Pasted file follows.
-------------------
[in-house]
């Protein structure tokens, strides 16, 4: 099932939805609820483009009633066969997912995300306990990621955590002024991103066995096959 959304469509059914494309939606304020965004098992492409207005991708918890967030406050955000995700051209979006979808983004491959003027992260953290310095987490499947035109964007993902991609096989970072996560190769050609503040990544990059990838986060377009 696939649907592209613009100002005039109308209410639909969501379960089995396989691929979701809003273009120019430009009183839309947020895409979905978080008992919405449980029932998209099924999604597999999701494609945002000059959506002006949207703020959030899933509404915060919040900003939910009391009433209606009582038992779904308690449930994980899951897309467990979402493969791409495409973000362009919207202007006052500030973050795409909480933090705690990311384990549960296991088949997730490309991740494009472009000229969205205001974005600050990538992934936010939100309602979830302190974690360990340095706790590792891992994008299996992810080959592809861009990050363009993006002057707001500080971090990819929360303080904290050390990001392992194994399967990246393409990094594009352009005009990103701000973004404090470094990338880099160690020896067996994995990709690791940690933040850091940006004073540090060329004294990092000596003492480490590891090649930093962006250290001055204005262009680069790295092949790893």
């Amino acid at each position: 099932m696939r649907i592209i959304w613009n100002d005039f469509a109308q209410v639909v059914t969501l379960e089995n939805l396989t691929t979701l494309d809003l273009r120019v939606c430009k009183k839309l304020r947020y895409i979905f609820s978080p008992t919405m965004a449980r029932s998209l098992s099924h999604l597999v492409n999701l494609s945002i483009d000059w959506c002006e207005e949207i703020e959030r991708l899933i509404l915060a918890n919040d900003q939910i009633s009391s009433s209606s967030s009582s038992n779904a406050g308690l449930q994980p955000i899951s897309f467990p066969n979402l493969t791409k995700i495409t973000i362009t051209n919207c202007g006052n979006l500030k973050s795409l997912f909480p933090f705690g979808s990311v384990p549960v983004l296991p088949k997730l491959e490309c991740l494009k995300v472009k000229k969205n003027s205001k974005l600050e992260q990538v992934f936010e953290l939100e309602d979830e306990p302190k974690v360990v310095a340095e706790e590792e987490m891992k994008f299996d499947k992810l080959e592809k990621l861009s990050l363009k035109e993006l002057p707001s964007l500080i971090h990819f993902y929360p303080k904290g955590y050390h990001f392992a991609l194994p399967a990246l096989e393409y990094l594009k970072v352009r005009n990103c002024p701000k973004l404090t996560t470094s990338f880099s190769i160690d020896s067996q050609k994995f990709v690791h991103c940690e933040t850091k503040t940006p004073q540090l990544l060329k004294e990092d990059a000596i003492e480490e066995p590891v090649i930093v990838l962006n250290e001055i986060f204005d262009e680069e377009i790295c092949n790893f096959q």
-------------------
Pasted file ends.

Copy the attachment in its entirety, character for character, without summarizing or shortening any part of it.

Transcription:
[in-house]
């Protein structure tokens, strides 16, 4: 099932939805609820483009009633066969997912995300306990990621955590002024991103066995096959 959304469509059914494309939606304020965004098992492409207005991708918890967030406050955000995700051209979006979808983004491959003027992260953290310095987490499947035109964007993902991609096989970072996560190769050609503040990544990059990838986060377009 696939649907592209613009100002005039109308209410639909969501379960089995396989691929979701809003273009120019430009009183839309947020895409979905978080008992919405449980029932998209099924999604597999999701494609945002000059959506002006949207703020959030899933509404915060919040900003939910009391009433209606009582038992779904308690449930994980899951897309467990979402493969791409495409973000362009919207202007006052500030973050795409909480933090705690990311384990549960296991088949997730490309991740494009472009000229969205205001974005600050990538992934936010939100309602979830302190974690360990340095706790590792891992994008299996992810080959592809861009990050363009993006002057707001500080971090990819929360303080904290050390990001392992194994399967990246393409990094594009352009005009990103701000973004404090470094990338880099160690020896067996994995990709690791940690933040850091940006004073540090060329004294990092000596003492480490590891090649930093962006250290001055204005262009680069790295092949790893």
């Amino acid at each position: 099932m696939r649907i592209i959304w613009n100002d005039f469509a109308q209410v639909v059914t969501l379960e089995n939805l396989t691929t979701l494309d809003l273009r120019v939606c430009k009183k839309l304020r947020y895409i979905f609820s978080p008992t919405m965004a449980r029932s998209l098992s099924h999604l597999v492409n999701l494609s945002i483009d000059w959506c002006e207005e949207i703020e959030r991708l899933i509404l915060a918890n919040d900003q939910i009633s009391s009433s209606s967030s009582s038992n779904a406050g308690l449930q994980p955000i899951s897309f467990p066969n979402l493969t791409k995700i495409t973000i362009t051209n919207c202007g006052n979006l500030k973050s795409l997912f909480p933090f705690g979808s990311v384990p549960v983004l296991p088949k997730l491959e490309c991740l494009k995300v472009k000229k969205n003027s205001k974005l600050e992260q990538v992934f936010e953290l939100e309602d979830e306990p302190k974690v360990v310095a340095e706790e590792e987490m891992k994008f299996d499947k992810l080959e592809k990621l861009s990050l363009k035109e993006l002057p707001s964007l500080i971090h990819f993902y929360p303080k904290g955590y050390h990001f392992a991609l194994p399967a990246l096989e393409y990094l594009k970072v352009r005009n990103c002024p701000k973004l404090t996560t470094s990338f880099s190769i160690d020896s067996q050609k994995f990709v690791h991103c940690e933040t850091k503040t940006p004073q540090l990544l060329k004294e990092d990059a000596i003492e480490e066995p590891v090649i930093v990838l962006n250290e001055i986060f204005d262009e680069e377009i790295c092949n790893f096959q």